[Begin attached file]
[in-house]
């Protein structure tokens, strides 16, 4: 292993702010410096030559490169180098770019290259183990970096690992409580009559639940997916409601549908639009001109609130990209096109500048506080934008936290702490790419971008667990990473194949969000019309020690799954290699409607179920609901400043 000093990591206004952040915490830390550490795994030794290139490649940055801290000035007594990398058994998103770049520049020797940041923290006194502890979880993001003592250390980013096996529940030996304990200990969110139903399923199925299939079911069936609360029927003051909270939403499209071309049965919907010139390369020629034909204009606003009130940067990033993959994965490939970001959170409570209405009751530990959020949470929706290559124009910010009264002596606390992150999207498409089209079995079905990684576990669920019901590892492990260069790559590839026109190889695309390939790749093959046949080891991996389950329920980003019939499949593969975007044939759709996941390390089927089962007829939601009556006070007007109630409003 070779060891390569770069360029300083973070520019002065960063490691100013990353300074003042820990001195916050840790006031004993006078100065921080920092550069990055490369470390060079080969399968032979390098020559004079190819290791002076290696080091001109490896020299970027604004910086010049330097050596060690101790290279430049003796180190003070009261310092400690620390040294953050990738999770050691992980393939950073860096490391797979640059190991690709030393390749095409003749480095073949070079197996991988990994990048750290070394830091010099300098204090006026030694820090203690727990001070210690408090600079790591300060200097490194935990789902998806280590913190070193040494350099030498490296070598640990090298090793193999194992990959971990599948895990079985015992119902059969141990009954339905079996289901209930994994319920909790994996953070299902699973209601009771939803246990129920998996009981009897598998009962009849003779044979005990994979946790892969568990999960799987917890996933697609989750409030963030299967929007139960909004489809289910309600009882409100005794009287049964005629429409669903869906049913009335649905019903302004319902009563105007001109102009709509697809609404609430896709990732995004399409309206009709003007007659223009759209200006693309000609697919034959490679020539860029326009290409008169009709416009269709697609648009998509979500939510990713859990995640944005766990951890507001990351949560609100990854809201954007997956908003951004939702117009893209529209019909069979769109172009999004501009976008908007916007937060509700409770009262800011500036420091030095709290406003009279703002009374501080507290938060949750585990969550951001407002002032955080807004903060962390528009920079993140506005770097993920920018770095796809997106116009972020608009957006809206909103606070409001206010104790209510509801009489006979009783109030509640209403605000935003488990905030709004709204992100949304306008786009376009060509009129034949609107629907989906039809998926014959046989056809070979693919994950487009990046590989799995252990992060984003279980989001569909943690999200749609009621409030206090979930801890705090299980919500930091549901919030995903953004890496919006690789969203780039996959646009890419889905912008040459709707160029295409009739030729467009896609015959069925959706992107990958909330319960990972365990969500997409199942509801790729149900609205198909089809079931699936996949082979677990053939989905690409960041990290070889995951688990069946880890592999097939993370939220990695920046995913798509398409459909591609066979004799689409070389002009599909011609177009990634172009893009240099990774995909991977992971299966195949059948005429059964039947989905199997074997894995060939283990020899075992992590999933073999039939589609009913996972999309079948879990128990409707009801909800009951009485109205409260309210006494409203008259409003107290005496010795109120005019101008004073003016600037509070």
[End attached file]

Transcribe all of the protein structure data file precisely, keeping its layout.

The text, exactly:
[in-house]
């Protein structure tokens, strides 16, 4: 292993702010410096030559490169180098770019290259183990970096690992409580009559639940997916409601549908639009001109609130990209096109500048506080934008936290702490790419971008667990990473194949969000019309020690799954290699409607179920609901400043 000093990591206004952040915490830390550490795994030794290139490649940055801290000035007594990398058994998103770049520049020797940041923290006194502890979880993001003592250390980013096996529940030996304990200990969110139903399923199925299939079911069936609360029927003051909270939403499209071309049965919907010139390369020629034909204009606003009130940067990033993959994965490939970001959170409570209405009751530990959020949470929706290559124009910010009264002596606390992150999207498409089209079995079905990684576990669920019901590892492990260069790559590839026109190889695309390939790749093959046949080891991996389950329920980003019939499949593969975007044939759709996941390390089927089962007829939601009556006070007007109630409003 070779060891390569770069360029300083973070520019002065960063490691100013990353300074003042820990001195916050840790006031004993006078100065921080920092550069990055490369470390060079080969399968032979390098020559004079190819290791002076290696080091001109490896020299970027604004910086010049330097050596060690101790290279430049003796180190003070009261310092400690620390040294953050990738999770050691992980393939950073860096490391797979640059190991690709030393390749095409003749480095073949070079197996991988990994990048750290070394830091010099300098204090006026030694820090203690727990001070210690408090600079790591300060200097490194935990789902998806280590913190070193040494350099030498490296070598640990090298090793193999194992990959971990599948895990079985015992119902059969141990009954339905079996289901209930994994319920909790994996953070299902699973209601009771939803246990129920998996009981009897598998009962009849003779044979005990994979946790892969568990999960799987917890996933697609989750409030963030299967929007139960909004489809289910309600009882409100005794009287049964005629429409669903869906049913009335649905019903302004319902009563105007001109102009709509697809609404609430896709990732995004399409309206009709003007007659223009759209200006693309000609697919034959490679020539860029326009290409008169009709416009269709697609648009998509979500939510990713859990995640944005766990951890507001990351949560609100990854809201954007997956908003951004939702117009893209529209019909069979769109172009999004501009976008908007916007937060509700409770009262800011500036420091030095709290406003009279703002009374501080507290938060949750585990969550951001407002002032955080807004903060962390528009920079993140506005770097993920920018770095796809997106116009972020608009957006809206909103606070409001206010104790209510509801009489006979009783109030509640209403605000935003488990905030709004709204992100949304306008786009376009060509009129034949609107629907989906039809998926014959046989056809070979693919994950487009990046590989799995252990992060984003279980989001569909943690999200749609009621409030206090979930801890705090299980919500930091549901919030995903953004890496919006690789969203780039996959646009890419889905912008040459709707160029295409009739030729467009896609015959069925959706992107990958909330319960990972365990969500997409199942509801790729149900609205198909089809079931699936996949082979677990053939989905690409960041990290070889995951688990069946880890592999097939993370939220990695920046995913798509398409459909591609066979004799689409070389002009599909011609177009990634172009893009240099990774995909991977992971299966195949059948005429059964039947989905199997074997894995060939283990020899075992992590999933073999039939589609009913996972999309079948879990128990409707009801909800009951009485109205409260309210006494409203008259409003107290005496010795109120005019101008004073003016600037509070």